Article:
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UNITED STATES COURT OF APPEALS FOR THE SEVENTH CIRCUIT

 

TIMOTHY CHATMON,

Plaintiff-Appellant,

v

MICHAEL EASTON, et al.,

Defendants-Appellees.

 

No. 02-2377

 

56 Fed. Appx. 261, rehearing denied 2003 U.S. App. Lexis 1412

November 21, 2002 *, Submitted

December 18, 2002, Decided

 


NOTICE: RULES OF THE SEVENTH CIRCUIT COURT OF APPEALS MAY LIMIT CITATION TO UNPUBLISHED OPINIONS. PLEASE REFER TO THE RULES OF THE UNITED STATES COURT OF APPEALS FOR THIS CIRCUIT.

 

ORDER

 

In November 2001 Timothy Chatmon filed a two-count complaint in federal court against three police officers, Michael Easton, Mark Fritz, and Chris Cowan for coercing a witness to testify falsely against him in an Illinois murder trial. Count one alleged that they were liable under 42 U.S.C. 1983 for violations of his Fourth, Fifth and Fourteenth Amendment rights. Count two alleged that the defendants were liable for malicious prosecution. The district court dismissed the complaint because, among other reasons, several claims were time-barred. We affirm.

 

In September 1989 Chatmon was arrested for murder. He was convicted in Winnebago County, Illinois and sentenced to 35 years' imprisonment. His conviction was affirmed on direct appeal but in January 1995 the Winnebago County circuit court granted his petition for post-conviction relief, vacated his conviction, and granted him a new trial. The court found that the key witness at Chatmon's trial [*262] had recanted her testimony and told at least 48 lies during the investigation and trial, and that no physical evidence linked Chatmon to the crime. After the Illinois appellate court affirmed the decision, the state, in November 1995, dismissed the murder charges. Chatmon had been imprisoned from September 1989 until February 1995.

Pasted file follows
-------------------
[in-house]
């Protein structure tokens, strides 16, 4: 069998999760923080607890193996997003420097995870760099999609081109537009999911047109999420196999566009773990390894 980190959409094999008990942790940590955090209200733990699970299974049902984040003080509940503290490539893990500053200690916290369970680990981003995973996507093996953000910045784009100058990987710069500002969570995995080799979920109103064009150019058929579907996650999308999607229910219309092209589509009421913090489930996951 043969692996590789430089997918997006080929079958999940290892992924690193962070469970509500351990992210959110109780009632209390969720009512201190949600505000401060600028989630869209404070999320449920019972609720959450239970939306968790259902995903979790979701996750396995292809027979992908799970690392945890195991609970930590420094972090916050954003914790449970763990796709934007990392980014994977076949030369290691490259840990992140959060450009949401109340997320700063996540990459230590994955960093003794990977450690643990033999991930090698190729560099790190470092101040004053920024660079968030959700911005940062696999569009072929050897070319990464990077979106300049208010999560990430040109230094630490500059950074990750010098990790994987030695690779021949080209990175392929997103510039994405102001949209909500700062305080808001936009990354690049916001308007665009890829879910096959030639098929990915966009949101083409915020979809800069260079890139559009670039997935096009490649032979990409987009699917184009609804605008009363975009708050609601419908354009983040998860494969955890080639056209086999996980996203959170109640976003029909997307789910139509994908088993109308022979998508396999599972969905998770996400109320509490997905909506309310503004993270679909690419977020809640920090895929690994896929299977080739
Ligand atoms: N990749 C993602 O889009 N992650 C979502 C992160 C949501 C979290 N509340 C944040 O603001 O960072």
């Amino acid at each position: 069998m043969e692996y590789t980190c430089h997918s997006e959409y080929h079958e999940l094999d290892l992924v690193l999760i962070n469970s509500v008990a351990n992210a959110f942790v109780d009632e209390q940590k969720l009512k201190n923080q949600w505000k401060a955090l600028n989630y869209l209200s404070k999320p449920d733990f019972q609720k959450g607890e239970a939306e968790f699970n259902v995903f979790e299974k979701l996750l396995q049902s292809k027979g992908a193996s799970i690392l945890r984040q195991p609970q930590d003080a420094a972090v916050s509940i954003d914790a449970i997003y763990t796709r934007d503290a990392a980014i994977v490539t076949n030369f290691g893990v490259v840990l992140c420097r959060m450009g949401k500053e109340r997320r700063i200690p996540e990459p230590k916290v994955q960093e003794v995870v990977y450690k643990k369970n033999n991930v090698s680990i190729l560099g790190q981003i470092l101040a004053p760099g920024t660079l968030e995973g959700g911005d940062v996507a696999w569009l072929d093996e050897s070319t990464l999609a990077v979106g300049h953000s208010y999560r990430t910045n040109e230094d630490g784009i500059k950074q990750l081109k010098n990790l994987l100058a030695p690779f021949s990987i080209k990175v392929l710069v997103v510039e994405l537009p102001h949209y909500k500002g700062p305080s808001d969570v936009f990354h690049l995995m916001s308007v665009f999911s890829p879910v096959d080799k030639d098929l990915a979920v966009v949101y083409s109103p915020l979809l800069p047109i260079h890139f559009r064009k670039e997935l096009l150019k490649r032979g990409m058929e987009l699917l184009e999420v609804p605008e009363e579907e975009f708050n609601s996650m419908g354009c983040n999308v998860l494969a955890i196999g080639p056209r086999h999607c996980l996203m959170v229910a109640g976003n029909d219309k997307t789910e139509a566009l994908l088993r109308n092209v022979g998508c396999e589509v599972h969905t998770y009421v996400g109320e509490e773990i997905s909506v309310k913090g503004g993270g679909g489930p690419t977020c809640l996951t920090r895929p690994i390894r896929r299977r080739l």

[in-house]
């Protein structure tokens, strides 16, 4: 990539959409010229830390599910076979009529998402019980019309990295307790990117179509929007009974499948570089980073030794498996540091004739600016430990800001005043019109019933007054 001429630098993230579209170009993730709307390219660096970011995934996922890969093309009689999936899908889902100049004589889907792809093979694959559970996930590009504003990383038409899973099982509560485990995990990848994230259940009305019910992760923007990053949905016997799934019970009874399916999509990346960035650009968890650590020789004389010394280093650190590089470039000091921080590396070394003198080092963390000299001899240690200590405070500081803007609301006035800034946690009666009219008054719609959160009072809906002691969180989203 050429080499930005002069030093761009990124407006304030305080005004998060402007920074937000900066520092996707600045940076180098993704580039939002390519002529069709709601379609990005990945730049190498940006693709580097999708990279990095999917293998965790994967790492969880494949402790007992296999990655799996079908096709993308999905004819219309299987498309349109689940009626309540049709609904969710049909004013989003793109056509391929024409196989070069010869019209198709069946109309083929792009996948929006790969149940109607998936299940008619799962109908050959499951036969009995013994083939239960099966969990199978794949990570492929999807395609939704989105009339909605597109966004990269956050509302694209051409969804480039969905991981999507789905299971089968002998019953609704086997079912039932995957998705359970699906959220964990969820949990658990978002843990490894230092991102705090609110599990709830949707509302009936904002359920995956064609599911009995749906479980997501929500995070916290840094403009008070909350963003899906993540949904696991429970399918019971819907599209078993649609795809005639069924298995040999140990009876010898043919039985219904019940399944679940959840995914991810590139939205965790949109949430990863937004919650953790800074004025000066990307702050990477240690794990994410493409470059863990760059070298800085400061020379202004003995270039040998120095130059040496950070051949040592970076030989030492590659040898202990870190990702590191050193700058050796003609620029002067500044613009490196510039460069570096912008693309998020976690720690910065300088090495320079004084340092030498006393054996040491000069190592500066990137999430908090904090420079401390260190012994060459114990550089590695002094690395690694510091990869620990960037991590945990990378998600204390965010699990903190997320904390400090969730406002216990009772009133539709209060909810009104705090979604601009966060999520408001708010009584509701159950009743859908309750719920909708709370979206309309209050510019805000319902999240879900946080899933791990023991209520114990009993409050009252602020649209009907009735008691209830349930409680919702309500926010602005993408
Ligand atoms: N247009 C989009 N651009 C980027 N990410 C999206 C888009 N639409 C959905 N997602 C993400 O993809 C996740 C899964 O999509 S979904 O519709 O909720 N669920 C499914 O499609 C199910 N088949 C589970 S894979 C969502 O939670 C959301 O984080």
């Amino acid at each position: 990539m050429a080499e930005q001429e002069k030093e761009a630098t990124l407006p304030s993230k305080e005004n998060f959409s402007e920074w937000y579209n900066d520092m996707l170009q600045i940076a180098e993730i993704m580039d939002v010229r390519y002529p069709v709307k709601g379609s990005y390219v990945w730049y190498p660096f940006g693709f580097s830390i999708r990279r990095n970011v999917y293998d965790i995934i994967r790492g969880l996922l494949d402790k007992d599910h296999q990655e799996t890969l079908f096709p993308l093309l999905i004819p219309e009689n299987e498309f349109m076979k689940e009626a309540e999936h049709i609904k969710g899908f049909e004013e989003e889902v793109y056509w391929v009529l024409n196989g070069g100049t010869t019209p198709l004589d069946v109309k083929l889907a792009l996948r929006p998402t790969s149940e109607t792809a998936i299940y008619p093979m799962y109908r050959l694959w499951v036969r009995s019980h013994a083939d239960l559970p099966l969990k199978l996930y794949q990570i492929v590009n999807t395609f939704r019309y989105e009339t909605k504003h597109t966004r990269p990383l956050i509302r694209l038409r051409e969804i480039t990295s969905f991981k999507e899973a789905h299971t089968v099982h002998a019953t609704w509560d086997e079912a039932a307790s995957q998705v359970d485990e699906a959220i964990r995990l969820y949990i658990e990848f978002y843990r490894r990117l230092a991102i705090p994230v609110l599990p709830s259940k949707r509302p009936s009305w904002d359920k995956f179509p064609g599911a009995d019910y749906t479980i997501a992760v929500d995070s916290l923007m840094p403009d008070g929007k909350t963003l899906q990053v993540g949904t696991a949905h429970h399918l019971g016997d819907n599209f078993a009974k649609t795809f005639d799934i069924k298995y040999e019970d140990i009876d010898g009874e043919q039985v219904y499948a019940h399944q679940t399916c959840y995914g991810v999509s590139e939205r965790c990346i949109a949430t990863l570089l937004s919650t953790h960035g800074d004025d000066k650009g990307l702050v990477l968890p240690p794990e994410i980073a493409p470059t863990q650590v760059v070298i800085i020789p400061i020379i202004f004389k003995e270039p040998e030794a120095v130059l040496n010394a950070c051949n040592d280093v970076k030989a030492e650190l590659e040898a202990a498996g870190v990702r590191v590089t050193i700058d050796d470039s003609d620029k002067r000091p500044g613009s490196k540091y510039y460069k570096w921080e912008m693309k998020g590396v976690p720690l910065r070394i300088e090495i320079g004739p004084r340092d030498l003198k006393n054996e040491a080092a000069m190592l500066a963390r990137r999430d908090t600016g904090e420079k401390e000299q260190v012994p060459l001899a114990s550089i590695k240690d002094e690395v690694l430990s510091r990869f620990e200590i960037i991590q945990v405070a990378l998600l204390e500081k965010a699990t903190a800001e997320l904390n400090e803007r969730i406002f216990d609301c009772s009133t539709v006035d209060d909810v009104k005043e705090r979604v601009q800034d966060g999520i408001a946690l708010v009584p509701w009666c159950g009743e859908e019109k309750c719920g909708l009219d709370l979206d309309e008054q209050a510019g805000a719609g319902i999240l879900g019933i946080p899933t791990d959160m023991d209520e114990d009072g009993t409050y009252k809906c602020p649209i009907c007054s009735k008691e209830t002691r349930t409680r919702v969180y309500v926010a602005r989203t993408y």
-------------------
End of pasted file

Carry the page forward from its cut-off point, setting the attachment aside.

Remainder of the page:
Six years later Chatmon filed this 1983 suit for violations of his Fourth, Fifth, and Fourteenth Amendment rights. The district court dismissed the Fifth Amendment due process claim because Chatmon was suing state, not federal officials. The court dismissed his remaining 1983 and malicious prosecution claims as time-barred because the statute of limitations for both is two years. Ashafa v. City of Chicago, 146 F.3d 459, 461-62 (7th Cir. 1998) (two years for 1983 claims filed in Illinois); Sneed v. Rybicki, 146 F.3d 478, 481 (7th Cir. 1998) (two years for Illinois malicious prosecution claims).

 

On appeal Chatmon does not dispute the district court's dismissal of his Fifth Amendment claim. He first presses the frivolous argument that his incarceration was a legal disability that somehow rendered the relevant statute of limitations inapplicable. It is true that imprisonment was once considered a disability that tolled the limitations period, but an amendment to the Illinois Code of Civil Procedure, effective Jan. 1, 1991, stripped prisoners of any tolling benefits. See Schweihs v. Burdick, 96 F.3d 917, 919 (7th Cir. 1996). Even if tolling could apply, however, Chatmon's claim would still be untimely. He was released from prison in 1995 and did not sue until 2001--this delay is well beyond the applicable two-year statute of limitations. For the same reason, Chatmon's oblique references to equitable estoppel and equitable tolling are frivolous.

 

Chatmon also argues that the statutes of limitations for his claims should have been tolled during the time that he was mentally disabled. He says, and the appellees concede, that in 1988 the Social Security Administration found him to have a mental disability. But a disability for purposes of social security benefits and a disability that tolls the Illinois limitations periods are two different things. See Bloom v. Braun, 317 Ill. App. 3d 720, 739 N.E.2d 925, 933, 250 Ill. Dec. 928 (Ill. App. Ct. 2000). A mental disability tolls the limitations period under Illinois law only if a person is "entirely without understanding or capacity to make or communicate decisions regarding his person" and "totally unable to manage" his affairs. Basham v. Hunt, 332 Ill. App. 3d 980, 773 N.E.2d 1213, 1221, 266 Ill. Dec. 143 (Ill. App. Ct. 2002); 735 Ill. Comp. Stat. 5/13-211 (2002). Nowhere does Chatmon suggest that he was incapacitated to such a degree.

 

The judgment of the district court is AFFIRMED.

 

* After an examination of the briefs and the record, we have concluded that oral argument is unnecessary. Thus, the appeal is submitted on the briefs and the record. See Fed. R. App. P. 34(a)(2).

 

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